Boston came out hot, running up a 13-point lead by the end of the first quarter before giving that edge back in its entirety and needing a late fourth-quarter rally just to escape a sixth straight loss.
A win is a win, but the fact that the Celts needed to sweat out a game against a non-contender like Cleveland with a performance described by coach Doc Rivers as "awful" once again elucidates the idea that the time has come for this particular group.
The C's need to blow this thing up. So why not start now?
The trading deadline is two weeks away and between now and then, the C's will play nine games, including the first three of a massive, eight-game road trip. It's conceivable that they could go on a run, that Tuesday's win over the Cavs was the start of a stretch not unlike the one run-off in January and into February that saw them win 10 of 12 to vault themselves firmly into the Eastern Conference playoff picture.
But realistically, given the way the team has looked of late with Paul Pierce and Rajon Rondo, only the two most important players on the roster, struggling, a rash of injuries, particularly in the frontcourt and the same problems that have been a plague all season long, it's hard to imagine the C's moving up the East ladder very much further.
On Tuesday night, Yahoo! Sports' Adrian Wojnarowski proclaimed that both Rivers and executive vice president Danny Ainge don't believe the Celts can contend this season and that deals are coming.
Should the Celtics begin to rebuild now or after the season?
The most likely to be moved, according to Wojnarowski, is Pierce, the longest-tenured Celtic, given that he has multiple years left on his deal, making him a more attractive chip for the Celts to move—what with Ray Allen and Kevin Garnett both in possession of large, expiring contracts. Whether it's Pierce, Allen or even Rajon Rondo (zero points, 11 assists, five turnovers against the Cavs), something should happen. This group has run its course.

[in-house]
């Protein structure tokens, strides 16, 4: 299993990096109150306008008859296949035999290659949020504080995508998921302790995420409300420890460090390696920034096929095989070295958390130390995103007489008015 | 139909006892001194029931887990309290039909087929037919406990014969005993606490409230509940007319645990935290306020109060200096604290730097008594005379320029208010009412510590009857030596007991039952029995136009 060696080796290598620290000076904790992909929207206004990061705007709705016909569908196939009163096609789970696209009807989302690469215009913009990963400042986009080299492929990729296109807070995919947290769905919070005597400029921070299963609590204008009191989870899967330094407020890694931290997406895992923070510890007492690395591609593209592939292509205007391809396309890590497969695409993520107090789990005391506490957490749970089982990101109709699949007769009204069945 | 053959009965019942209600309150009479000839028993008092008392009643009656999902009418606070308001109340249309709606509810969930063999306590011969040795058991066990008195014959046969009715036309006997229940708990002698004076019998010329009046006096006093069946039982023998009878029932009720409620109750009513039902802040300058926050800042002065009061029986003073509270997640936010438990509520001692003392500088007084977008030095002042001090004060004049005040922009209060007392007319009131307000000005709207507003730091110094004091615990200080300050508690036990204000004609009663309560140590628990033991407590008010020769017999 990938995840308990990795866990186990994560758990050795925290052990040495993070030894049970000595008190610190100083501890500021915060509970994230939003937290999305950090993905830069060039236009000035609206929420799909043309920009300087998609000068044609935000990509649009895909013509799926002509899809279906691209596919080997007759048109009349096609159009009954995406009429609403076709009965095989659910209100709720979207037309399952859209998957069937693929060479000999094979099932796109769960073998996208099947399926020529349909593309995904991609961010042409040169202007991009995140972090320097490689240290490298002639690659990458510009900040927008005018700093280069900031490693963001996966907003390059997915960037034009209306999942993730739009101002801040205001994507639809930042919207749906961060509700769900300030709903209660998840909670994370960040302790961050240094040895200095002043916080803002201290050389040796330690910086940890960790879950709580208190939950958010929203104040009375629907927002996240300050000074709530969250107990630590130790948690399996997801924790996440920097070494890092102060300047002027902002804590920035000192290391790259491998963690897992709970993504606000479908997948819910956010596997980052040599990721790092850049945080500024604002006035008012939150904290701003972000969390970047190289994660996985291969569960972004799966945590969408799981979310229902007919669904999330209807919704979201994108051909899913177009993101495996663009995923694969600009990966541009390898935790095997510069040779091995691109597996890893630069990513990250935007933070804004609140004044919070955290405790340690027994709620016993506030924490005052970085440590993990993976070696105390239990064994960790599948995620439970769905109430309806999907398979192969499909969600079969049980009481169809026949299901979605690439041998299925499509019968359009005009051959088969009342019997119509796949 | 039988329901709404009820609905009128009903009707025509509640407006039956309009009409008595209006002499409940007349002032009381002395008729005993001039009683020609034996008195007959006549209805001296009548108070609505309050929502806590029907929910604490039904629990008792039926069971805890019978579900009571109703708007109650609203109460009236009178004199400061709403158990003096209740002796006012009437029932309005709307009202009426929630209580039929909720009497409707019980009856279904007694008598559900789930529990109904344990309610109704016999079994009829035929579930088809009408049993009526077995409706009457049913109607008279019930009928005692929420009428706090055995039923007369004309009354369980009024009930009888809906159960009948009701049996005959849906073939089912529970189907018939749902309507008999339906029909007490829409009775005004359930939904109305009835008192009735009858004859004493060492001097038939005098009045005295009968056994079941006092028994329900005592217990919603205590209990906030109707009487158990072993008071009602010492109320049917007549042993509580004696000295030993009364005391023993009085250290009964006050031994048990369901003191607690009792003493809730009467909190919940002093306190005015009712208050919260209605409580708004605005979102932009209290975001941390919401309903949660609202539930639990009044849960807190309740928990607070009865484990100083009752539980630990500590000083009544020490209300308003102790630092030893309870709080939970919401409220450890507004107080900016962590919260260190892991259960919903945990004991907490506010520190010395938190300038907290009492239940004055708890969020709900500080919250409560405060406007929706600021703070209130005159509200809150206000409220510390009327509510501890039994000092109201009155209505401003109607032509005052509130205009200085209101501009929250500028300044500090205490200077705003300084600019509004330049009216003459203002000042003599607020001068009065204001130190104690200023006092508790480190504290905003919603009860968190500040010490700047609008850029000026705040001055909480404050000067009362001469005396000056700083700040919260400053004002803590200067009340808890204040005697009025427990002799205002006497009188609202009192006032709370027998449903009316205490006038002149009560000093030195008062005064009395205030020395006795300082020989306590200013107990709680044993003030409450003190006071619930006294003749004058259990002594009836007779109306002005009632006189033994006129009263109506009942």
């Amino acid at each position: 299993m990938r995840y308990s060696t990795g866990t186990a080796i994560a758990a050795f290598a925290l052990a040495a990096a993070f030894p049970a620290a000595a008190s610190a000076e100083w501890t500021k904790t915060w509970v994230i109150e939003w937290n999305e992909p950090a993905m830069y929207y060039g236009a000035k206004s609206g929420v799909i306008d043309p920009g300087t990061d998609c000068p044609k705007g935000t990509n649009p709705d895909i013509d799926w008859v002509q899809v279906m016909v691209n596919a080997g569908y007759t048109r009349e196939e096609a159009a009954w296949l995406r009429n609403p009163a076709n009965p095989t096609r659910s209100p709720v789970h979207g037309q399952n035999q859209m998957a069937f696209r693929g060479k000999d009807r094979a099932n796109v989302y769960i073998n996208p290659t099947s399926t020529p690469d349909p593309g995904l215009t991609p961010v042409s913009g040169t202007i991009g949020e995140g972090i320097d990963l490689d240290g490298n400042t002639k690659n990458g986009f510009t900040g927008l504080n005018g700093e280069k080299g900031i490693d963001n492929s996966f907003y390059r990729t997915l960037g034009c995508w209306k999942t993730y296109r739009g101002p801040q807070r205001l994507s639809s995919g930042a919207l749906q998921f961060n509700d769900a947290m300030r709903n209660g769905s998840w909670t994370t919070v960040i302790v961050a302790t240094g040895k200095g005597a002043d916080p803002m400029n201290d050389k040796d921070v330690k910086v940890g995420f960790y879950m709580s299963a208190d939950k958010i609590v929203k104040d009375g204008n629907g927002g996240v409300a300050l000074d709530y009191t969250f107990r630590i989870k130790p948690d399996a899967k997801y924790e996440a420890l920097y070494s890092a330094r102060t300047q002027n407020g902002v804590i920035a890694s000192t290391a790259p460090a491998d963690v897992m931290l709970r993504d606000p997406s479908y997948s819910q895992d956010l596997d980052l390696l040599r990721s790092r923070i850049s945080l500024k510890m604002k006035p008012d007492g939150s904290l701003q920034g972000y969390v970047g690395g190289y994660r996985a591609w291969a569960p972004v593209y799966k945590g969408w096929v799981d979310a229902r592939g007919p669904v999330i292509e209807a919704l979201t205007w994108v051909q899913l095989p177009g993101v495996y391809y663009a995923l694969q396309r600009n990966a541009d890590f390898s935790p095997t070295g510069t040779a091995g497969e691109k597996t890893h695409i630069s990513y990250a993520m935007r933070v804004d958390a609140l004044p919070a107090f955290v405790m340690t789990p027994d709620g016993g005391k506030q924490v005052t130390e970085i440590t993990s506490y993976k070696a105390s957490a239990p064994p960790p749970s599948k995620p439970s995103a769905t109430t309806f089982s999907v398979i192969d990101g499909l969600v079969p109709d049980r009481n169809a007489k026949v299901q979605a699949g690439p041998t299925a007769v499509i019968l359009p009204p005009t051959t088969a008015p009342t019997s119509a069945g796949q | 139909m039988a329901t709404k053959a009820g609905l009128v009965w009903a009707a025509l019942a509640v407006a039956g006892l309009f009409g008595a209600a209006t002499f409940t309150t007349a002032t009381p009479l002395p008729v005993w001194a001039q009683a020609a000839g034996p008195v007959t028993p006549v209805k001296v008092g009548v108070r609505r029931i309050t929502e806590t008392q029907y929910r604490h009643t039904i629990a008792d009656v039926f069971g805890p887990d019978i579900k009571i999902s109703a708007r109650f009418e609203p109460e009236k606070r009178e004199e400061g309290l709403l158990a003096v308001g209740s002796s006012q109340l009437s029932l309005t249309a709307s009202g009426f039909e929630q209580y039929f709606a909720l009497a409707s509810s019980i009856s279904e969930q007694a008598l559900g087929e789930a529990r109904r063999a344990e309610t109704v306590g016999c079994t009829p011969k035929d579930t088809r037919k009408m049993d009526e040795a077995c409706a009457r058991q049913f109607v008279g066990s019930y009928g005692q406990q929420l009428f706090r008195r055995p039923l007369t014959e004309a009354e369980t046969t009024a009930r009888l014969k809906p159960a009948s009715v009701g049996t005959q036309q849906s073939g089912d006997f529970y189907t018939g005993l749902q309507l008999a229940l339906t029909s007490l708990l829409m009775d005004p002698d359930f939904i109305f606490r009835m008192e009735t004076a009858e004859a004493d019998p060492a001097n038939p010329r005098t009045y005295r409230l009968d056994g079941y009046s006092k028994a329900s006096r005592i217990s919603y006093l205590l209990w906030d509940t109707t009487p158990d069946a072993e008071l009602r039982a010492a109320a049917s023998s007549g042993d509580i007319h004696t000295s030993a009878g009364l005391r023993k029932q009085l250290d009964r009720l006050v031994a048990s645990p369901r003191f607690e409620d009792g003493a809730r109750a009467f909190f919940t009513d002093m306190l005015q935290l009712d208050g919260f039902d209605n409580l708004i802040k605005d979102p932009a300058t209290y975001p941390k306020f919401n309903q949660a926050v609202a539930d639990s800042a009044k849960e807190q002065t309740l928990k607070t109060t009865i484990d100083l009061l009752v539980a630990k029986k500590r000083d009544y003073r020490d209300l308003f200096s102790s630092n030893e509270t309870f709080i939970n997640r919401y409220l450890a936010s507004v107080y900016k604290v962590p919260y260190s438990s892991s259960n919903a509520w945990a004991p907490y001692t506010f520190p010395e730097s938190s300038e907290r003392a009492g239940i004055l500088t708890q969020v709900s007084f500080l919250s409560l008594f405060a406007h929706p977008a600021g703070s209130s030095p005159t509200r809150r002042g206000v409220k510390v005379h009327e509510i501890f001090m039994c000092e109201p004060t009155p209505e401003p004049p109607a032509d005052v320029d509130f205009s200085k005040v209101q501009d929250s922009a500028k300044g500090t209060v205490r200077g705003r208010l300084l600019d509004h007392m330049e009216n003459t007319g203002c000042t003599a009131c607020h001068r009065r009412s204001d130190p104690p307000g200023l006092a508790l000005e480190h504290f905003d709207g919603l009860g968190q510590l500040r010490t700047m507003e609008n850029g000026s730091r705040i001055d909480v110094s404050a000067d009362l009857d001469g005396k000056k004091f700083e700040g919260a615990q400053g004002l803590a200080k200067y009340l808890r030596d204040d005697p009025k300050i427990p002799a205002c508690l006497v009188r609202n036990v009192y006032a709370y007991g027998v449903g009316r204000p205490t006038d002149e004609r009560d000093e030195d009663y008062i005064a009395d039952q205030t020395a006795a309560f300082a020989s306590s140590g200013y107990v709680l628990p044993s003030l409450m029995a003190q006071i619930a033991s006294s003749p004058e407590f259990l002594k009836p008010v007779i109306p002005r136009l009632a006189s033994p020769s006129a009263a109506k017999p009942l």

Deciding to give this Big Three one more go-around wasn't necessarily a bad idea. But given how little depth was provided, how poor the Celtics' drafting record has been over the past handful of years (J.R. Giddens, anyone?) and the failure to acquire Chris Paul—or any other real impact player—after the lockout signals that it was indeed the execution of said idea that was lousy and deserves criticism.
The Celtics need to rebuild and as unseemly as that process may seem (and believe me, Celtics fans have seen some unseemly rebuilding projects), why not just start now? It's inevitable that things are going to get at least slightly worse before the Celts can be in position to potentially contend again.
So why prolong that inevitability any further?
These past four years with Pierce, Garnett, Allen and Rondo coming into his own have been a high point in the history of this legendary franchise. The Celtics have a 17th championship and a very near-miss on an 18th, not to mention a slew of wins and more division titles and playoff appearances to show for it.
But like everything else, it has to come to an end sooner or later. In this case, sooner is better.